Re: HTML should not be a file format, but an output format

Steven Champeon (
Sun, 23 Mar 1997 13:45:19 -0500

Message-Id: <>
Date: Sun, 23 Mar 1997 13:45:19 -0500
To: (Terje Norderhaug),
From: Steven Champeon <>
Subject: Re: HTML should not be a file format, but an output format
Cc: (F. E. Potts),,
In-Reply-To: <af5b1e500c0210047ce9@[]>

At 10:11 AM 3/23/97 -0800, Terje Norderhaug wrote:
>Phrases like "tagging content in SGML" has a meaning that may not be
>obvious for those not familiar with SGML and its philosophy. May be it is
>timely to clear up discussions by specifying what is implied and assumed so
>that those new to SGML get an understanding of what this is all about.

Thanks for clarifying this for us ;) 

I've been using SGML since 1993, when the document conversion company
I worked for started doing technical manuals (IETMs and otherwise) and
other conversion work for aerospace and military clients. It has
always bothered me that since HTML became so huge everyone outside of
the SGML community has considered HTML and SGML as two types of the
same thing, rather than saying "HTML/3.0" vs. "IDDOC/1.0" vs. 
"GASTURB/2.1" DTDs, etc. 

I agree in spirit with your remarks about SGML as being more than a
metalanguage for defining document types and their instances. However, I
think that your assumption is that HTML cannot be considered a valid SGML
application according to your view. Just because most HTML authors are
not as stringent WRT the use of validating parsers, embedded formatting
instructions, and so forth does not make "true" SGML applications free
of such slackness. It does not forbid HTML authors from producing good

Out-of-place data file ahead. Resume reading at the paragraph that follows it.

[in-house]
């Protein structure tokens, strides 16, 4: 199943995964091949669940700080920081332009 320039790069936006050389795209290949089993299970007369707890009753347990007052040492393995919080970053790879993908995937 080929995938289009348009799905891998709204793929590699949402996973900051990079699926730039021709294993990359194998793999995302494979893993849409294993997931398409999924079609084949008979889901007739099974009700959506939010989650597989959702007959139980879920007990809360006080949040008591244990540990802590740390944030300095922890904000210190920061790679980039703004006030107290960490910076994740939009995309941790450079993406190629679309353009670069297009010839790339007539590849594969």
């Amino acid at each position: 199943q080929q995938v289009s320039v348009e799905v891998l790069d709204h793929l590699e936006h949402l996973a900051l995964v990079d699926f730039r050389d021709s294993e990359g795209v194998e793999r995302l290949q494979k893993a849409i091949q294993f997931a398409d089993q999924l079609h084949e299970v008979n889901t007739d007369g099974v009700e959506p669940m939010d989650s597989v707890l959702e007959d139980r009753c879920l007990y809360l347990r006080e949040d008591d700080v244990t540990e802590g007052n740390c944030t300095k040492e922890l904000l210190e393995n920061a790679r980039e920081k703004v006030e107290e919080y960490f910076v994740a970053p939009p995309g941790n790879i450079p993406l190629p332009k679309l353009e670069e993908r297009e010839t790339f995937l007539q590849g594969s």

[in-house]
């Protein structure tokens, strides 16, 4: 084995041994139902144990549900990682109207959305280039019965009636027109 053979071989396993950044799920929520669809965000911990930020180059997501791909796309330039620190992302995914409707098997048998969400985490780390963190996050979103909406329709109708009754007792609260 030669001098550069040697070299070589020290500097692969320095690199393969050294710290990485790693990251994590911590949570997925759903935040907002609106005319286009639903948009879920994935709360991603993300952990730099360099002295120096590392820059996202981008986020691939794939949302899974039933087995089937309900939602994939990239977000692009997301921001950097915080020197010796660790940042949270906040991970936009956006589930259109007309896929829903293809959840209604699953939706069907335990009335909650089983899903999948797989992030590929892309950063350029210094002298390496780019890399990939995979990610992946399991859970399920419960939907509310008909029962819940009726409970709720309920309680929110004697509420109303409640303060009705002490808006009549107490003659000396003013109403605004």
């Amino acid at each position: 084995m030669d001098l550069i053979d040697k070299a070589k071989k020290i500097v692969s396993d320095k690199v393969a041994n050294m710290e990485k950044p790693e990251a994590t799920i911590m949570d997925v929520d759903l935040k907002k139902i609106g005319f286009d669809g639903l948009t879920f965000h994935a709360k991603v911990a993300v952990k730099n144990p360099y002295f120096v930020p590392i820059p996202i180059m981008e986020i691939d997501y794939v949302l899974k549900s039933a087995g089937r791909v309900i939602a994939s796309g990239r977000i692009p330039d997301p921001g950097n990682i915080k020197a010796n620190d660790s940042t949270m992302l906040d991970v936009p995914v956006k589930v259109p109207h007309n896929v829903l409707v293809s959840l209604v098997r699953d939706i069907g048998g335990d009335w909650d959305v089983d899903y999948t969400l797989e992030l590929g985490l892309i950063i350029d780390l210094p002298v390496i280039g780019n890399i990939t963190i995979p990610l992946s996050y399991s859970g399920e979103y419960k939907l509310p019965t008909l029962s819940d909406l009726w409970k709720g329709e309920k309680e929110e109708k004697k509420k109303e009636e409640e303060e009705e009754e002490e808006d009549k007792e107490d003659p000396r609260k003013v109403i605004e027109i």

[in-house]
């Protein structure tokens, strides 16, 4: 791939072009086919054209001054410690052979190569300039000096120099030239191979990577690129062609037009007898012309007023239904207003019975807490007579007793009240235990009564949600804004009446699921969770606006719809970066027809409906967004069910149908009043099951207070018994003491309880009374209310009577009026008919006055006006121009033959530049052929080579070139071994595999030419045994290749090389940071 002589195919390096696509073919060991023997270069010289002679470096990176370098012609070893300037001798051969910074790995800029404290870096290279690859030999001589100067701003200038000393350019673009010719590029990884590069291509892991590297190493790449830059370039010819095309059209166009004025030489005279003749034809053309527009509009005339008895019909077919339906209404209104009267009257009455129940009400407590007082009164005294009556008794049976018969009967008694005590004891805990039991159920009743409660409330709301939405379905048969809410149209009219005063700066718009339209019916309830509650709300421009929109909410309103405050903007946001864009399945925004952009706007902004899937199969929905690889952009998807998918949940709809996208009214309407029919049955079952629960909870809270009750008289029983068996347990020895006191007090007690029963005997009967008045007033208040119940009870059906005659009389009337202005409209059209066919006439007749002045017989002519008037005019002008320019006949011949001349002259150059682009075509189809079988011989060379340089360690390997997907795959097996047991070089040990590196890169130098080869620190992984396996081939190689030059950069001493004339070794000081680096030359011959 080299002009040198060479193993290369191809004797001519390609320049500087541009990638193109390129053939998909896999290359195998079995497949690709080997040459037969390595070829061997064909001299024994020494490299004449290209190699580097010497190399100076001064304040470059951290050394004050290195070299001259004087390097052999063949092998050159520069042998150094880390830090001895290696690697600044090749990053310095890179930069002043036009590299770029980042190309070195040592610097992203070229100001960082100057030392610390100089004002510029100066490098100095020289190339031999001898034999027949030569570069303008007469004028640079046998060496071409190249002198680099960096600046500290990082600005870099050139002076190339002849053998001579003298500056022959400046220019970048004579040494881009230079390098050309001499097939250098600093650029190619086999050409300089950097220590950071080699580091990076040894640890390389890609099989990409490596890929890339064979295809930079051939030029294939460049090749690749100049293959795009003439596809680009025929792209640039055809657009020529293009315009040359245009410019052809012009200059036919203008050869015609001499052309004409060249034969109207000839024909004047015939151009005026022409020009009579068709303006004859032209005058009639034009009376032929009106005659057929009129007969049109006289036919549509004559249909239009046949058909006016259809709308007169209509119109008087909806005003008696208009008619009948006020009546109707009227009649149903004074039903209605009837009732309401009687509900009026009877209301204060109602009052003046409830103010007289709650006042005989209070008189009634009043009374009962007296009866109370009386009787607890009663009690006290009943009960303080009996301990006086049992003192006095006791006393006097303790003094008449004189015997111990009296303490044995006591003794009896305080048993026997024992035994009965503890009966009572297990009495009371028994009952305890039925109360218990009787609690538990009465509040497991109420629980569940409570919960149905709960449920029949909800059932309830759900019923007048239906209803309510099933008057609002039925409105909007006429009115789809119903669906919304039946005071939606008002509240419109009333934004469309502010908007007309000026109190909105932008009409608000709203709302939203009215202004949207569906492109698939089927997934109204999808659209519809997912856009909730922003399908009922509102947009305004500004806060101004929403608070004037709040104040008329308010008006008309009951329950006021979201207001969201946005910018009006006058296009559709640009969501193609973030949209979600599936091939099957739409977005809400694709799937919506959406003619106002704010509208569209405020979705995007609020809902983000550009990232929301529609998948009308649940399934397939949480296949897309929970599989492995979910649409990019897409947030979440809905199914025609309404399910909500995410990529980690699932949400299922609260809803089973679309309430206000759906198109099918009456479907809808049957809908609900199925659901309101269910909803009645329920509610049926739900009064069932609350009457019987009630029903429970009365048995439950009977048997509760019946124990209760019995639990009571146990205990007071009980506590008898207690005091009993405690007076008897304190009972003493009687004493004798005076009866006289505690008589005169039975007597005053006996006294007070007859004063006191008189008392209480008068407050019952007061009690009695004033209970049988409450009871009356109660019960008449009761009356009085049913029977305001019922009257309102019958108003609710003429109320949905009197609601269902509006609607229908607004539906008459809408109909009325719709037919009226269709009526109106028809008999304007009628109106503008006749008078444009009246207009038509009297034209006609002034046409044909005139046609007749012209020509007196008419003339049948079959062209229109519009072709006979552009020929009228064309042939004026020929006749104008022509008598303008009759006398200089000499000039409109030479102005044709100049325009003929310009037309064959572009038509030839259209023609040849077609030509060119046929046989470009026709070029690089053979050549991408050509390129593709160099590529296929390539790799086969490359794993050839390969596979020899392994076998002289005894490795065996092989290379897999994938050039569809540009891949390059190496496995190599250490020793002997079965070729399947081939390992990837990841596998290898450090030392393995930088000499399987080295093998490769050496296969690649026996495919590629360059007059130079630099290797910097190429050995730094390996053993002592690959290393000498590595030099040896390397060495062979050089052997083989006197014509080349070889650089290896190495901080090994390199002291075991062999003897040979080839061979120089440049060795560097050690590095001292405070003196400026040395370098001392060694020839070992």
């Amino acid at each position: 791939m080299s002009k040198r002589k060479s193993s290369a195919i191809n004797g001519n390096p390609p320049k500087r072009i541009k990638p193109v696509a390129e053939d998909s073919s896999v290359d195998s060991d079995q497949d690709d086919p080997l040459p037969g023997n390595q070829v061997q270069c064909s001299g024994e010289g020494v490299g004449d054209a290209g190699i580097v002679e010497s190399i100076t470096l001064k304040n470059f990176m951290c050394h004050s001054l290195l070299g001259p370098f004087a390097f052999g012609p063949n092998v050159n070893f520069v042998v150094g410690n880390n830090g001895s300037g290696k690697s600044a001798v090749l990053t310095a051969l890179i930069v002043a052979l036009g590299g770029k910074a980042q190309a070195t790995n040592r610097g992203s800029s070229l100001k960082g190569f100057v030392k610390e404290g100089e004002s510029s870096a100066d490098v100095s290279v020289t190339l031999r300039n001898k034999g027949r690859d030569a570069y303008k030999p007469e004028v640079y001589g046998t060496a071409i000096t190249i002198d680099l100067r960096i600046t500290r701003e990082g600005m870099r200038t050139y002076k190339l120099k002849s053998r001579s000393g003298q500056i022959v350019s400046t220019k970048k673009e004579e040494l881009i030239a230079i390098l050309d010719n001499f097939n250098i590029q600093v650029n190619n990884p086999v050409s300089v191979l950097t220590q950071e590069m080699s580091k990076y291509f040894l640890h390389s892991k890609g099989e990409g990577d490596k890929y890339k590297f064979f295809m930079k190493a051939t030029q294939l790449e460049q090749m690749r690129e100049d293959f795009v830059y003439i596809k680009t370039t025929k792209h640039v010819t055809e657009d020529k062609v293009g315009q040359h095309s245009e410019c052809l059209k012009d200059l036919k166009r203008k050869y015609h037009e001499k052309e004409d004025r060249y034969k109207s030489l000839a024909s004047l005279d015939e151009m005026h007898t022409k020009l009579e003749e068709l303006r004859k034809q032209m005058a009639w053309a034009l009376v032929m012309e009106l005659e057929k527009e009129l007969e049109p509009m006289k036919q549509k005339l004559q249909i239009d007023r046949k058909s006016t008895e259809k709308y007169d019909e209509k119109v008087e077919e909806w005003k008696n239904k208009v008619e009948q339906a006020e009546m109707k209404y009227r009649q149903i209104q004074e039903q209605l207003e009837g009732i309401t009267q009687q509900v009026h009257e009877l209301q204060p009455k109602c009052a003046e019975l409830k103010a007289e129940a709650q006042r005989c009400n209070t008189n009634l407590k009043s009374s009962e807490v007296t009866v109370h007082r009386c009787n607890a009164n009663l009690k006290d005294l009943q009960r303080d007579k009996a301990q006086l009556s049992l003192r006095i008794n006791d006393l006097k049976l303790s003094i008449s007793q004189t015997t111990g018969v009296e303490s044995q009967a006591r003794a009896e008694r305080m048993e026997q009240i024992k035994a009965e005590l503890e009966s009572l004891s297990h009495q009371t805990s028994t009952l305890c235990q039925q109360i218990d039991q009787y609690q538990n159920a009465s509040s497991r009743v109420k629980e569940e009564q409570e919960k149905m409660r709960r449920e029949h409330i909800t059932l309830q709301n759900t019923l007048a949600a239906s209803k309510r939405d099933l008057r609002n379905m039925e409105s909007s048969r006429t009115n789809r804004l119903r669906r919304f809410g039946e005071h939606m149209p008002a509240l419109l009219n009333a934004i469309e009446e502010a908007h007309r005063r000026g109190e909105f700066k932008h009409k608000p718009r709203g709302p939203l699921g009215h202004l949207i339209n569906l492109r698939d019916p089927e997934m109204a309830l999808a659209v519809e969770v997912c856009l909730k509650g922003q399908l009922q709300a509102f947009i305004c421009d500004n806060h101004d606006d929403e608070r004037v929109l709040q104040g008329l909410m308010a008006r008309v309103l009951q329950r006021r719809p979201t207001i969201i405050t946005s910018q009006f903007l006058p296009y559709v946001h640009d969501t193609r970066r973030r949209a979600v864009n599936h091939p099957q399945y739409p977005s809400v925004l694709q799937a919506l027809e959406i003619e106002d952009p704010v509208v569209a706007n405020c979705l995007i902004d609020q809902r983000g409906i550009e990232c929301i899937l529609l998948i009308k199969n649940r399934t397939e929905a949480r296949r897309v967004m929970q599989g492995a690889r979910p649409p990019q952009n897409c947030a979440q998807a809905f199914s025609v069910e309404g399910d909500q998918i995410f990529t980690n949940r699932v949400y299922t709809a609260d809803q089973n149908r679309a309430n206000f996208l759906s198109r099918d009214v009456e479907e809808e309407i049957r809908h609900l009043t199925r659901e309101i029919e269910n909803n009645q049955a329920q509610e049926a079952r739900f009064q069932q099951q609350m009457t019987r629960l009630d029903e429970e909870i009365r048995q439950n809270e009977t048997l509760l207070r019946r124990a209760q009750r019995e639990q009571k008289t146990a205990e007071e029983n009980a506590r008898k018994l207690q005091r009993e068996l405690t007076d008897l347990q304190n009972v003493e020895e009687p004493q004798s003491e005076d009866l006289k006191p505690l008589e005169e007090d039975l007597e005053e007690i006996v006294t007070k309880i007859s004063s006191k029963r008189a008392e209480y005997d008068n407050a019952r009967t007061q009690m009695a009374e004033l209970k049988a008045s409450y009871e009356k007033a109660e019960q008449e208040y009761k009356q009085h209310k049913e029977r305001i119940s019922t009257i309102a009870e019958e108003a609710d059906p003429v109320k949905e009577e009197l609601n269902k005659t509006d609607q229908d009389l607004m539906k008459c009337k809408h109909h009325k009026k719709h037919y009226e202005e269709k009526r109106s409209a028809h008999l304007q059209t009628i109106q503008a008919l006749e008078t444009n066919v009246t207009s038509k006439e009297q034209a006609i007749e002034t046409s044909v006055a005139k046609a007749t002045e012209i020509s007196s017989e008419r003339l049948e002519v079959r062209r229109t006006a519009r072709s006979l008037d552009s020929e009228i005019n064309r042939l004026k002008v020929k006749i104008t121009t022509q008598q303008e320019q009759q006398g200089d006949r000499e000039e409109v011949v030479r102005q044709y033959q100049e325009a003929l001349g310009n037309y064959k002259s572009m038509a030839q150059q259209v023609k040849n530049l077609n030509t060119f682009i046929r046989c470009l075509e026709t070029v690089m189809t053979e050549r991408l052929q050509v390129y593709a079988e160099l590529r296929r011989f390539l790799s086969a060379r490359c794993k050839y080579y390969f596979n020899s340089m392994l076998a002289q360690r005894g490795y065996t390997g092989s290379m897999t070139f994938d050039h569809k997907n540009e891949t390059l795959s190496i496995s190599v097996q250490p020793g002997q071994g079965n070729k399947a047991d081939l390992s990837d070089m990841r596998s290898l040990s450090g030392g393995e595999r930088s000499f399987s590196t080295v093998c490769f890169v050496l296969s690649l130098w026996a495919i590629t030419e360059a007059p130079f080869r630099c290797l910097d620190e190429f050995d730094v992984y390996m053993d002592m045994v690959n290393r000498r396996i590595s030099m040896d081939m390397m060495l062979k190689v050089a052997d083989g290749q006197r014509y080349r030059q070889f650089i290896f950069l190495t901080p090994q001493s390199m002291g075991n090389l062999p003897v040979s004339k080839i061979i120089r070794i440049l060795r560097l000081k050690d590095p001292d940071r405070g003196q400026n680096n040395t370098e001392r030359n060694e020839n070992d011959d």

SGML-compliant documents, either. 

When we were producing SGML for IETMs the tagsets were highly specialized
WRT the application which would eventually display the TM. This included
many features such as menu item accelerators (using the &File construct
under MSWindows for associating keybd accelerators) for example, which 
were far from the ideal "separate structure from content from formatting"
manta which SGML advocates are always preaching. I, too, agree with the
general ideals behind SGML, but practical matters always rear their ugly
head and limit the ideal nature of the actual product. Timeframes and
other icky manifestations of reality kept us from producing the long
sought after "ideal SGML document" and filters which would produce the 
dirty, foul, earth-bound, specific implementations with all their 
impurities, embedded formatting and processing instructions, etc.

SGML is like eastern conceptions of the Godhead - when SGML is instantiated
in a given application, it is not true SGML. Although it may borrow power
from its origins, it is always limited by the nature of the body it has
chosen to inhabit ;^) Such is the way of ideal vs. real.

I repeat, for clarity, there is no such thing as an SGML document. There
are only instances of documents which have been marked up with an SGML
compliant tagset. You make the point that SGML environments are more
stringent and more flexible at the same time, due to their adherence to
certain unspoken guidelines regarding the use to which the tags are put,
the means by which they are validated, and the degree to which they
do not profane themselves through imperfect realizations of SGML dogma.

I miss these religious wars ;^) My life has been somewhat cheaper and
more empty since I stopped reading comp.text.sgml...


Steven Champeon                  !        I'll sleep
Web Guru/Intranet Builder        !       when I'm dead.             !         - Zevon